The time it took participants to reach 95% of their asymptote of automaticity ranged from 18 to 254 days; indicating considerable variation in how long it takes people to reach their limit of automaticity and highlighting that it can take a very long time. Missing one opportunity to perform the behaviour did not materially affect the habit formation process (Lalley et al 2010 p.998).
The best prospects for successful change then require: changing the context, environment or circumstances for change (eg. Avoiding the chip machine at the station), and maintaining commitment to the changed behaviour until it ‘sticks’ and becomes automatic.
The easy availability of temptation, (potato chips, quiet rather than speaking out, driving the car to the shop ten minutes walk away) will always exist. One way of maintaining resolve is thinking through the consequences of an action beyond the immediate gratification of doing it now.
Retaining compassion for yourself for slipping up makes it less of an onerous task: I am not a reprehensible human being if I occasionally eat chips. Don’t beat yourself up.
Transcending bad habits makes them no longer part of us. What can often happen is that people feel empowered by their ability to change to the degree that they become advocates for change to others. We realise that change is not impossible and that if we, mere mortals, can do it, so can everyone.
Disclaimer: I don’t think that individual change of itself can stop climate change. Global commitment to political action is required. At the very least we should remember that politicians are just humans too and many of them also want change. Structural change is a complex issue I will address in another post.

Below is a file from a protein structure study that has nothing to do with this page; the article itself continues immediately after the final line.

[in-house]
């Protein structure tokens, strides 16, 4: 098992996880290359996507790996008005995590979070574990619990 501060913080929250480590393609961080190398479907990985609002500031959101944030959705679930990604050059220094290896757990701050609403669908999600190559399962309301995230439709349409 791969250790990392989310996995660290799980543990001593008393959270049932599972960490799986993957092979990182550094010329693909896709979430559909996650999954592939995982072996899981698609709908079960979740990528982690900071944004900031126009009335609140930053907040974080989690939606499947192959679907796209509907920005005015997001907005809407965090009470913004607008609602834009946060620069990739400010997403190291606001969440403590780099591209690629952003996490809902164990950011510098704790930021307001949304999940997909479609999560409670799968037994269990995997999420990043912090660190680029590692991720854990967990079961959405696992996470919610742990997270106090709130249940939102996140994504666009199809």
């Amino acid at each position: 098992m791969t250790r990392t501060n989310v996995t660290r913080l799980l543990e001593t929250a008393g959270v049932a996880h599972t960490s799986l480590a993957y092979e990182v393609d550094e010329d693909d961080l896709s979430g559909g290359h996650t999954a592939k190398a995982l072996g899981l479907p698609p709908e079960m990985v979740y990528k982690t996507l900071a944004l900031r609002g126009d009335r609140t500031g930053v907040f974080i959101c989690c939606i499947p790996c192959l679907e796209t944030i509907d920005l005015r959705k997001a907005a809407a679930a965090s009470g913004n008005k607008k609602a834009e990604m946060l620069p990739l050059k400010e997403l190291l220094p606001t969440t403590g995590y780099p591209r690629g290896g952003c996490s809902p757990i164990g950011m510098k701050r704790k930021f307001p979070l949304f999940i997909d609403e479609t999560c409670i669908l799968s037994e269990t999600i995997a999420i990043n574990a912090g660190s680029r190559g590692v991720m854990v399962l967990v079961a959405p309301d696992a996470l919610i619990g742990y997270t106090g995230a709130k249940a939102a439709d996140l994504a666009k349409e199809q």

How to stop self-destructive behaviour. http://www.thechangeblog.com/how-to-stop-self-destructive-behavior/
What happy people do differently? http://www.psychologytoday.com/articles/201306/what-happy-people-do-differently?tr=MostViewed
Climate change and behavioural change, what will it take? http://www.abc.net.au/radionational/programs/allinthemind/climate-change-and-behavioural-change-what-will-it/3024716
de Bruijn, G.-J. (2011). Exercise habit strength, planning and the theory of planned behaviour: An action control approach. Psychology of Sport and Exercise, 12(2), 106-114.
Health Promotion Unit, 2007. Stages of behaviour change: Queensland Stay On Your Feet, Community Good Practice Toolkit. Division of Chief Health Officer, Queensland Health. http://www.health.qld.gov.au/stayonyourfeet/documents/33331.pdf
Nilsen, P., Gardner, B., & Broström, A. (2013). Accounting for the role of habit in lifestyle intervention research. European Journal of Cardiovascular Nursing, 12(1), 5-6
Nilsen, P., Roback, K., Broström, A., & Ellström, P.-E. (2012). Creatures of habit: accounting for the role of habit in implementation research on clinical behaviour change. Implementation Science, 7(1), 53.
Reser, J. et al (2012). Public Risk Perceptions, Understandings, and Responses to Climate Change and Natural Disasters in Australia and Great Britain. National Climate Change Adaptation Research Facility. http://www.nccarf.edu.au/publications/public-risk-perceptions-final
Tam, Leona (2005). “Changing circumstances, disrupting habits.”. Journal of personality and social psychology , 88(6), p. 918.